The Indication of Interest Means Progress in an M&A Deal
Although an indication of interest isn’t a binding offer for an M&A deal, it’s an important step that shows Buyer is willing to do something. Granted, that “something” is only typing out a page or two of mostly boilerplate text, signing that document, and e-mailing it to the other side, but it’s still action.
Because people often take the path of least resistance, “doing something” means challenging the status quo, so given the choice between risking the wrath of their bosses by trying to break the boss’s stasis (inaction), employees often elect to do nothing. It’s easier that doing something and reduces the chances of getting fired by making an acquisition that fails.
When Buyer does take the time to submit an indication, Buyer is now signaling both his ability and his willingness to break through the chains of stasis. Someday, that may even involve real work, such as getting on an airplane, visiting a site, having meetings, and negotiating the final deal.
The other reason indications are so important is that for most businesspeople, saying you’re going to do something, shaking someone’s hand, or e-mailing an indication invokes the honor system where your word is your bond. You move from the purgatory of stasis into the arena of effort and work. You stir your own psyche into action.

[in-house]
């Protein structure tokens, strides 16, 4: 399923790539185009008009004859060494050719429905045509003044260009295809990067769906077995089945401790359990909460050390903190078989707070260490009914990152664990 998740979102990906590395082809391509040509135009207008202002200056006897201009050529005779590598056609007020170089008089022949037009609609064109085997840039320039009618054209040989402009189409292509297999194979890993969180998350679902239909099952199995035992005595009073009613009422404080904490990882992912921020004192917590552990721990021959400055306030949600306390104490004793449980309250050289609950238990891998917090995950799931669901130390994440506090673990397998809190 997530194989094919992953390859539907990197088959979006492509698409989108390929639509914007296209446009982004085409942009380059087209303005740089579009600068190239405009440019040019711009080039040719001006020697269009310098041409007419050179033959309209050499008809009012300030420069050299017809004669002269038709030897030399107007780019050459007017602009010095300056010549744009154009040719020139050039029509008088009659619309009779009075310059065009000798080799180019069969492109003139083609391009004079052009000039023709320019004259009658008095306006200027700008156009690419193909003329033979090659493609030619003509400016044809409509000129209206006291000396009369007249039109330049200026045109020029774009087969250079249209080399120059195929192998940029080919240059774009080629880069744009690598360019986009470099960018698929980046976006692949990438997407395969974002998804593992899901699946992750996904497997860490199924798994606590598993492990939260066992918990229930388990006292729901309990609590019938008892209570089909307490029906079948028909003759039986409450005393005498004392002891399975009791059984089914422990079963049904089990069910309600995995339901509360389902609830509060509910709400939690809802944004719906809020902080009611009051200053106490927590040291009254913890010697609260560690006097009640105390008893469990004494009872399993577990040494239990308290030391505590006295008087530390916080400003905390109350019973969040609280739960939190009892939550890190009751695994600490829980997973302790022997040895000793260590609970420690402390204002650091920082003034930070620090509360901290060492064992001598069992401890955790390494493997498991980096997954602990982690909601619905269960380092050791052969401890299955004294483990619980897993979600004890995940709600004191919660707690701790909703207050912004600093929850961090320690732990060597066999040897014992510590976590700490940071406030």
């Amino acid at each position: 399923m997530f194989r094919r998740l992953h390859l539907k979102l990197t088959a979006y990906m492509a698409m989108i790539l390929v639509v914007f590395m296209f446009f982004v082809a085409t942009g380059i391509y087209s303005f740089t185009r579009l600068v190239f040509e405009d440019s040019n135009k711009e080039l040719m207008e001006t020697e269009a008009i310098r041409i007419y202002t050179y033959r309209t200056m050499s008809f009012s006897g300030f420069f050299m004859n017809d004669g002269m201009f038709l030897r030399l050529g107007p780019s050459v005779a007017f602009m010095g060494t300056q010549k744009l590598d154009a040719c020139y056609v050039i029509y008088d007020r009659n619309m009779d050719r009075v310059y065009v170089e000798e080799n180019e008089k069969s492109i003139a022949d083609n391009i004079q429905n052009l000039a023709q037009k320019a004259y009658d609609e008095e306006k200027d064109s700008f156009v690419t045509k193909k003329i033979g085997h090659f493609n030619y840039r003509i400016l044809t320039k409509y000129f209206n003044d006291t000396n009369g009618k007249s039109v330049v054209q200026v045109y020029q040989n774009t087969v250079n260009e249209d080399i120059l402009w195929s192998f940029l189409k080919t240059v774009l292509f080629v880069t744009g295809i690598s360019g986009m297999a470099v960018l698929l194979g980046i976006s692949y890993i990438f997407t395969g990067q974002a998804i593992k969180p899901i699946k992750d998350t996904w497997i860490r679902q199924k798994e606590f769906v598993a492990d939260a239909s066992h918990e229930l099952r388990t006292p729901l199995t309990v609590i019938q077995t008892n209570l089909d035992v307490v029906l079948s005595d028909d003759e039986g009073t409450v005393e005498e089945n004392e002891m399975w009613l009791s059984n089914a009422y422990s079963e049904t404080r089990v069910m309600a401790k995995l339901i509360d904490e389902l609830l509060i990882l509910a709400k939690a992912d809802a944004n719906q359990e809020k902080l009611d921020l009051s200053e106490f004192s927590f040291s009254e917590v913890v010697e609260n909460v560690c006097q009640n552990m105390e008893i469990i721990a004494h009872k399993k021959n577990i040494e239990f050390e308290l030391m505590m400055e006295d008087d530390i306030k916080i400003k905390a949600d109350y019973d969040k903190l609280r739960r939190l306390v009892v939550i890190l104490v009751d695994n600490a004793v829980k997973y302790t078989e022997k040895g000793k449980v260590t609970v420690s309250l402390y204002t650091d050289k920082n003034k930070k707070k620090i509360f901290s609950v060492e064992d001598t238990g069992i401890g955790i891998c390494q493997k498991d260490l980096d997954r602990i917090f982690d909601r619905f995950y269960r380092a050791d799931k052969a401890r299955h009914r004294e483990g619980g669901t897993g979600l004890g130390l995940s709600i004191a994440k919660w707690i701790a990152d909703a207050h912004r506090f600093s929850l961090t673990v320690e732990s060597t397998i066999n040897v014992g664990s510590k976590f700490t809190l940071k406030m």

Believe it not, many people in business are unwilling (or unable) to take concrete steps forward and make decisions. These are timewasters. Although not the nominal intent of the document, the indication of interest can help cull the herd of timewasters and pretenders and provide the Seller with a concise group of Buyers willing (on paper, at least) to move forward.
Sellers prefer to get a quick “yes” or “no” answer from prospective Buyers. After contacting Buyer, Seller much prefers to either receive an indication of interest or a quick decline. The worst are the time-wasters who never respond. If you’re a Buyer, have the common courtesy to always close the loop with any prospective Seller by giving a timely “yea” or “ nay” answer.
Sellers want to receive as many indications of interest as possible. The actual number is a function of a few factors:
The quality of the company/opportunity
The thesis in the offering document
The quality of Seller’s intermediary (that is, how good a job he does at generating interest)
The strength of Seller’s target list
If a company is solid in all these categories, Seller should receive five to ten indications.
You should get at least five indications. In most processes, that should give Seller enough potential Buyers to successfully close a deal with one. Sellers should not stop soliciting indications after they reach five, of course — the more the merrier!
Some Buyers simply paper the market with indications. As Seller, you want to obtain indications from more than one Buyer before moving on the management meeting phase.